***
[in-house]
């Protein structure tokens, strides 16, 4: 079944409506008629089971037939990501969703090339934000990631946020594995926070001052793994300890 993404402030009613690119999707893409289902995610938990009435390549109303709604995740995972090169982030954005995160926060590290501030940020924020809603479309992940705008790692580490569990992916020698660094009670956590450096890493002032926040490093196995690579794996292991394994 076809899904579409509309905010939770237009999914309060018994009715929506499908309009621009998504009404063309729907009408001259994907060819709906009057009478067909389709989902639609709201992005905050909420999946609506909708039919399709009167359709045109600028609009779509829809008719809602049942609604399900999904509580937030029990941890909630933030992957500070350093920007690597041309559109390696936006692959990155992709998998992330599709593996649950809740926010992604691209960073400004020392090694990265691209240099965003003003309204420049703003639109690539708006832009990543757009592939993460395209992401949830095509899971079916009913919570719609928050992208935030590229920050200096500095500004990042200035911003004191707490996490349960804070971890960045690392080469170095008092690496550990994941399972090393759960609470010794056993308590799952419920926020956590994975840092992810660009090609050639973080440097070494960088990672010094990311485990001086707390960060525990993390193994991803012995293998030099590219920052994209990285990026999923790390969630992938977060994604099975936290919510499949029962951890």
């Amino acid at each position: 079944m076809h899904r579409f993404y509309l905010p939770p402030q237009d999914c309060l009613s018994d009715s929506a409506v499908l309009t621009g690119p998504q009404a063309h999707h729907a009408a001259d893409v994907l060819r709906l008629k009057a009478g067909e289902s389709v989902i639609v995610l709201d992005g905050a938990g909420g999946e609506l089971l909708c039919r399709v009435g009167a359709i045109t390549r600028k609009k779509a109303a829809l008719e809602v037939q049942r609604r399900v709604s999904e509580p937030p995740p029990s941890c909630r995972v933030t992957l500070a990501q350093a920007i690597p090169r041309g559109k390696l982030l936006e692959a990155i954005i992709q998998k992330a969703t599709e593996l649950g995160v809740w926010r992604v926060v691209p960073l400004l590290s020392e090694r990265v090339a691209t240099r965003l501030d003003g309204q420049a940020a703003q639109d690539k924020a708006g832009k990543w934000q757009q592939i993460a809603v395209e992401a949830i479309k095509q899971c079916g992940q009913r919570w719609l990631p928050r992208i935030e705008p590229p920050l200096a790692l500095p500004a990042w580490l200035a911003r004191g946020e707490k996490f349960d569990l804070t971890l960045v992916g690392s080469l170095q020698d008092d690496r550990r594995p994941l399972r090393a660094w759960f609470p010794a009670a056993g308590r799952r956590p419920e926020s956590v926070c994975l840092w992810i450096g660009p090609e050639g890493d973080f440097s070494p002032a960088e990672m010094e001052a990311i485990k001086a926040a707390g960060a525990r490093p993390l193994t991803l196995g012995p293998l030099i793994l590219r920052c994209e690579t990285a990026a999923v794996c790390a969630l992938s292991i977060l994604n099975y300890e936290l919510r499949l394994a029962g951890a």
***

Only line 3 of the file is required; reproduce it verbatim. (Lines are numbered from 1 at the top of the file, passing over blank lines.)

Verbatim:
């Amino acid at each position: 079944m076809h899904r579409f993404y509309l905010p939770p402030q237009d999914c309060l009613s018994d009715s929506a409506v499908l309009t621009g690119p998504q009404a063309h999707h729907a009408a001259d893409v994907l060819r709906l008629k009057a009478g067909e289902s389709v989902i639609v995610l709201d992005g905050a938990g909420g999946e609506l089971l909708c039919r399709v009435g009167a359709i045109t390549r600028k609009k779509a109303a829809l008719e809602v037939q049942r609604r399900v709604s999904e509580p937030p995740p029990s941890c909630r995972v933030t992957l500070a990501q350093a920007i690597p090169r041309g559109k390696l982030l936006e692959a990155i954005i992709q998998k992330a969703t599709e593996l649950g995160v809740w926010r992604v926060v691209p960073l400004l590290s020392e090694r990265v090339a691209t240099r965003l501030d003003g309204q420049a940020a703003q639109d690539k924020a708006g832009k990543w934000q757009q592939i993460a809603v395209e992401a949830i479309k095509q899971c079916g992940q009913r919570w719609l990631p928050r992208i935030e705008p590229p920050l200096a790692l500095p500004a990042w580490l200035a911003r004191g946020e707490k996490f349960d569990l804070t971890l960045v992916g690392s080469l170095q020698d008092d690496r550990r594995p994941l399972r090393a660094w759960f609470p010794a009670a056993g308590r799952r956590p419920e926020s956590v926070c994975l840092w992810i450096g660009p090609e050639g890493d973080f440097s070494p002032a960088e990672m010094e001052a990311i485990k001086a926040a707390g960060a525990r490093p993390l193994t991803l196995g012995p293998l030099i793994l590219r920052c994209e690579t990285a990026a999923v794996c790390a969630l992938s292991i977060l994604n099975y300890e936290l919510r499949l394994a029962g951890a």